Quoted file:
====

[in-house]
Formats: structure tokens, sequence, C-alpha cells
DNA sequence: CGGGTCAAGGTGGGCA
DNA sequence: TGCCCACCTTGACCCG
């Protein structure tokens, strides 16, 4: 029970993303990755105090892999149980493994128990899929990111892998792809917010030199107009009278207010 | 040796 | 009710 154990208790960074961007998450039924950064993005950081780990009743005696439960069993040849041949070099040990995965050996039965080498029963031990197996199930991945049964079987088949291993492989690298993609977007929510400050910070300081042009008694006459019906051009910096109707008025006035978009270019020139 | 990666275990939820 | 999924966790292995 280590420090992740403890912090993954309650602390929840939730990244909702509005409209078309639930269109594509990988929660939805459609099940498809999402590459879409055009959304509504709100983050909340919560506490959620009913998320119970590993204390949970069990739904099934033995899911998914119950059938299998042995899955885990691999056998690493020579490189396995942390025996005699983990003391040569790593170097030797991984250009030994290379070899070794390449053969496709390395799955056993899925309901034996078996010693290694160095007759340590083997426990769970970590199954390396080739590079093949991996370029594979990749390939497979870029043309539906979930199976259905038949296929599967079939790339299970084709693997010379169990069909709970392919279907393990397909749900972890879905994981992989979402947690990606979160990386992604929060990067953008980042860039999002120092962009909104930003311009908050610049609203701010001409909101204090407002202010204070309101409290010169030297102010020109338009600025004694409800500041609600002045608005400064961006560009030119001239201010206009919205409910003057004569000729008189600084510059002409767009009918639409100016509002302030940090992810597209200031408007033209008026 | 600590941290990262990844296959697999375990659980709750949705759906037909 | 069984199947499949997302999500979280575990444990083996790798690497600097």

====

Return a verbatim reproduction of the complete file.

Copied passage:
[in-house]
Formats: structure tokens, sequence, C-alpha cells
DNA sequence: CGGGTCAAGGTGGGCA
DNA sequence: TGCCCACCTTGACCCG
């Protein structure tokens, strides 16, 4: 029970993303990755105090892999149980493994128990899929990111892998792809917010030199107009009278207010 | 040796 | 009710 154990208790960074961007998450039924950064993005950081780990009743005696439960069993040849041949070099040990995965050996039965080498029963031990197996199930991945049964079987088949291993492989690298993609977007929510400050910070300081042009008694006459019906051009910096109707008025006035978009270019020139 | 990666275990939820 | 999924966790292995 280590420090992740403890912090993954309650602390929840939730990244909702509005409209078309639930269109594509990988929660939805459609099940498809999402590459879409055009959304509504709100983050909340919560506490959620009913998320119970590993204390949970069990739904099934033995899911998914119950059938299998042995899955885990691999056998690493020579490189396995942390025996005699983990003391040569790593170097030797991984250009030994290379070899070794390449053969496709390395799955056993899925309901034996078996010693290694160095007759340590083997426990769970970590199954390396080739590079093949991996370029594979990749390939497979870029043309539906979930199976259905038949296929599967079939790339299970084709693997010379169990069909709970392919279907393990397909749900972890879905994981992989979402947690990606979160990386992604929060990067953008980042860039999002120092962009909104930003311009908050610049609203701010001409909101204090407002202010204070309101409290010169030297102010020109338009600025004694409800500041609600002045608005400064961006560009030119001239201010206009919205409910003057004569000729008189600084510059002409767009009918639409100016509002302030940090992810597209200031408007033209008026 | 600590941290990262990844296959697999375990659980709750949705759906037909 | 069984199947499949997302999500979280575990444990083996790798690497600097």